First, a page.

Theresa Ellsworth didn’t know about the state’s efforts, but she knows in her gut that something is wrong with how water laws work here.

Ellsworth lives halfway between Frisco and Breckenridge, at the foot of the Tenmile Range. In the spring, water rages around her subdivision. Runoff from the mountains surges down the Blue River, feeding millions of gallons of water into Dillon Reservoir each day.

But Ellsworth can’t use any of it, not even a few drops for a petunia patch. She gets her household water from a well, and if she uses well water to wash her car or water her lawn, she’s breaking the law – unless she were to buy into an expensive state-run water trading program that she can’t afford.

“How can I tell somebody this isn’t fair?” she says, with no idea that Hickenlooper’s water-planning process is going on.

Ellsworth isn’t the only one who hasn’t heard of the state water plan or efforts by officials to seek public input before the comment period on the first draft ends [May 1].


Water cop

John Minor, Summit County’s elected sheriff, didn’t know about the planning effort, either. And he’s a public official who, like it or not, deals with water in his job.

His deputies get called in a few times a year by water inspectors who enforce the state’s peculiar groundwater laws. See, these inspectors risk their necks threatening people with water shut-offs and fines. Colorado water law – a tangled mess – isn’t exactly user friendly. Few have the time or energy to untangle it. And many Coloradans don’t like that the government is on their land and trying to take what they see as their water.

So, they make threats, and Sheriff Minor and his deputies have to help keep the inspectors safe.

Minor, a British-born libertarian, rubs his chin incredulously as he ponders the irony of his job as a water cop. Shouldn’t he know about the state plan?


From the start, Hickenlooper and his water planners have sought widespread public input into Colorado’s first-ever statewide water blueprint, even launching a social media campaign on Facebook and Twitter. There’s a one-stop website for commenting, and it’s easy to sign up for email alerts and snail-mail updates.

But like Minor and Ellsworth, many people who should know and care about the water plan just haven’t been reached — or maybe they have, and just haven’t tuned in.

State officials are trying, “but they’re not very good at it,” Eagle County resident Ken Neubecker said. General skepticism about unwieldy government planning efforts probably cause some people to shy away, added Neubecker, a longtime river runner, fly fisherman and head of the Colorado River Basin Project for American Rivers.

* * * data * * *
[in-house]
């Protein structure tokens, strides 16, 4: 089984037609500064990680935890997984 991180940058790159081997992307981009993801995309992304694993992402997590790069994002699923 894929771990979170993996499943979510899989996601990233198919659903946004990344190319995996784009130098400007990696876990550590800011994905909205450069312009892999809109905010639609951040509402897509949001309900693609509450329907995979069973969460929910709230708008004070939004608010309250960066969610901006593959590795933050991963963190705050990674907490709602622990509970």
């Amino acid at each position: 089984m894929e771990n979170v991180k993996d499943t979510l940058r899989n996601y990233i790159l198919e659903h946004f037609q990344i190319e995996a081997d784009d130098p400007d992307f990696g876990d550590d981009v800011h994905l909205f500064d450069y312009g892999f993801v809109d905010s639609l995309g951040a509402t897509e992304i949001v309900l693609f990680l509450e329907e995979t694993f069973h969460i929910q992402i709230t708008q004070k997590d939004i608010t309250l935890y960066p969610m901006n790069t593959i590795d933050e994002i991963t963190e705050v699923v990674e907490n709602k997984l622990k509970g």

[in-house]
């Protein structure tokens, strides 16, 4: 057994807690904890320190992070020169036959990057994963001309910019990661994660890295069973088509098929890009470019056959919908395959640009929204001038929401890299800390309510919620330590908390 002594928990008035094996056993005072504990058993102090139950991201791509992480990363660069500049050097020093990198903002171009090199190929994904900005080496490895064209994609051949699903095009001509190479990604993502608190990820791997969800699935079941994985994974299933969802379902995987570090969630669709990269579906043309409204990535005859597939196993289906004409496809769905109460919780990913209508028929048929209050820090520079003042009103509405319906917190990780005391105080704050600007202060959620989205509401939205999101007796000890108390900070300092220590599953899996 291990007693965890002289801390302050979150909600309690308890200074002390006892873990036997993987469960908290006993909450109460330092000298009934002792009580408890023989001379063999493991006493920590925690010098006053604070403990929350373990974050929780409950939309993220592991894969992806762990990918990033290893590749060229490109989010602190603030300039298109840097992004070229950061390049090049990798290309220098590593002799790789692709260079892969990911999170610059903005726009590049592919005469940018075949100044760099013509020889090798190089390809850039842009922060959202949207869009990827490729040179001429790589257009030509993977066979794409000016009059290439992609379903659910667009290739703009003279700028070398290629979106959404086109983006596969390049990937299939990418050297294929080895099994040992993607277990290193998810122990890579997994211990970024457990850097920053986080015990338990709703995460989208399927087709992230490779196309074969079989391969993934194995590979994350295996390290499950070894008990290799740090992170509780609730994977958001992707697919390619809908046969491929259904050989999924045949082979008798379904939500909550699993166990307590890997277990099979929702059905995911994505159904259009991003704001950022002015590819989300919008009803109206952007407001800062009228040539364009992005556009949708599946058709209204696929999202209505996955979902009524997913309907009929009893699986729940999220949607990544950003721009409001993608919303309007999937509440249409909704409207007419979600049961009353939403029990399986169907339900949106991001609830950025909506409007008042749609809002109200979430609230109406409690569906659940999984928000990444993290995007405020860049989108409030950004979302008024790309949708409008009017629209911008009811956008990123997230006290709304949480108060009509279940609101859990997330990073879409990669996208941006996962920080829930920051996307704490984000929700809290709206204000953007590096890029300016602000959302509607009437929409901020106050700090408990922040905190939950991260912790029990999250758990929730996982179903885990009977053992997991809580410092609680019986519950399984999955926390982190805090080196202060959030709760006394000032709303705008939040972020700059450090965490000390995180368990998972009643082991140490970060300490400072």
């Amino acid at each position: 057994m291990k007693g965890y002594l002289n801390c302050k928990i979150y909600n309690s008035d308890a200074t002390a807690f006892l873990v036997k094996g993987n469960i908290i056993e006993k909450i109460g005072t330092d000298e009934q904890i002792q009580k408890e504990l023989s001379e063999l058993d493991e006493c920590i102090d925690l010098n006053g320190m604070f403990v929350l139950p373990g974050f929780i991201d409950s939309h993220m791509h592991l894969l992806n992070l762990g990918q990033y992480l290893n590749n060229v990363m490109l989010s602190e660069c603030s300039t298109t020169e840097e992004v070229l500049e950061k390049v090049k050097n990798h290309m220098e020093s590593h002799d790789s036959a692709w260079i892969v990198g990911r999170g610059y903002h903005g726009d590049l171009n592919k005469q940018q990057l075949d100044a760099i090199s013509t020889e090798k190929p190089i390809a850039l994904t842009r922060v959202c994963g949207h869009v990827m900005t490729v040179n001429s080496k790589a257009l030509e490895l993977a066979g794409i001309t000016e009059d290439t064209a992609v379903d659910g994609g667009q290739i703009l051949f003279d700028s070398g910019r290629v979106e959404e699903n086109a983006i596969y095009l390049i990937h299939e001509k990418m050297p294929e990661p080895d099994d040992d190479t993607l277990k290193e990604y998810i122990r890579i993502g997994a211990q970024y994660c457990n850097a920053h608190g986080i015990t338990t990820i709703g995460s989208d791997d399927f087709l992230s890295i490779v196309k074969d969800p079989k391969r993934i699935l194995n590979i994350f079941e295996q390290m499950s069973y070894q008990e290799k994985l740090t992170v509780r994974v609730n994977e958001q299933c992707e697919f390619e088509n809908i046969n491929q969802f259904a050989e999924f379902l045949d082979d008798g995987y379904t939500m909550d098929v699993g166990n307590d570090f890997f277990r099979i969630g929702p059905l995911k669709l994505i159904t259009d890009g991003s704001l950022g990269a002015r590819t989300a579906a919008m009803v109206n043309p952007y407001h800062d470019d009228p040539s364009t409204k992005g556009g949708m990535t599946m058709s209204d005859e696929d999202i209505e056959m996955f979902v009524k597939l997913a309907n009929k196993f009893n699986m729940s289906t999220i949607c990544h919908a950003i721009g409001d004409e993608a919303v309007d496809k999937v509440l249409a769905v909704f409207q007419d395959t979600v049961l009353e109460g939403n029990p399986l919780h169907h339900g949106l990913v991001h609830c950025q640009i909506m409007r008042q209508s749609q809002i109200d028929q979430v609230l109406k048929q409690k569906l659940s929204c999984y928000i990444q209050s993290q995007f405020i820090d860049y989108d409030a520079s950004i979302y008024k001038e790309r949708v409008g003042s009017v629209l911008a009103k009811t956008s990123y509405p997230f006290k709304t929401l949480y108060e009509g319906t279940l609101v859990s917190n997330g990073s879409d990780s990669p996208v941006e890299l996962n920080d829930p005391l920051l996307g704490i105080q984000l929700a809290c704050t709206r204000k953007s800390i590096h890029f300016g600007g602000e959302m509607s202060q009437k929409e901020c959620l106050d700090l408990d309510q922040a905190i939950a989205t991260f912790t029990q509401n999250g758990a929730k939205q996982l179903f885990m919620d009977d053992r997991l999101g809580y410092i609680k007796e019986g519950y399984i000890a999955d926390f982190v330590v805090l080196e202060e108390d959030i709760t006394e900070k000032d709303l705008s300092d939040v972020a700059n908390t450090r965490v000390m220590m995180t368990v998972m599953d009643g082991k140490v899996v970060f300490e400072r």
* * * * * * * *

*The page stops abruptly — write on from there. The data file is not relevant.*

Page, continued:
“You can never get too much grassroots involvement,” he said. “This plan is really important for the future of the state. It won’t trump water law, but provides a road map for the future instead of looking back at the past. People need to get their comments in, talk about it and tell their friends,” Neubecker said. “This is a chance for people to actually speak.”

So, what’s the plan?

The first draft Coloradans are being asked to read and comment on is 300 pages long. It’s clouded with fuzzy statements about conservation and cooperation among water users. It’s vague. [ed. emphasis mine]

Hidden behind the fuzziness is a blueprint that does not solve historic tensions between water-producing areas west of the Continental Divide and water-hungry areas to the east, commenters suggest. Front Range cities and farms need the water to continue to thrive, but Western Slope farmers, environmentalists and outdoors enthusiasts are close to saying, “Not one more drop.”

Federal agencies have sent in comments, wrangling for control. This is one more chapter in the century-long drama over water rights between Colorado and the feds.

State agencies insist they share goals with the feds: more water conservation, reuse and recycling – all nebulous concepts.

The plan calls for more options to avoid permanently drying up farmland, but it doesn’t say what farmland or where. It needs to be specific to make it more than just a memo or feel-good document, water watchdogs say.
Today is the last chance to comment about what people like and don’t like about the first draft. Once the second draft gets released, the public will have another chance to comment between July 15 and Sept. 17.

Whether or not everybody who wants a say knows he or she can have one has yet to be seen.

With our series “Colorado water: What’s the plan?” The Colorado Independent will in the coming months cover the formation of the water blueprint and detail the political, economic social and environmental tugs-of-war that will be stretching it as it takes shape.

Please follow our multimedia coverage and weigh in with your comments and questions as we try to make sense out of one of the driest yet most pressing issues we face.

More Colorado Water Plan coverage here.

‘Split season’ approach to water use could benefit state’s rivers, including the Crystal River — Aspen Journalism

April 28, 2015

From Aspen Journalism (Brent Gardner-Smith):

An innovative deal put together by the Colorado Water Trust to leave more water in the Little Cimarron River, a heavily-diverted tributary of the Cimarron and Gunnison rivers east of Montrose, could serve as model solution to the low flows that often plague the Crystal River in late summer.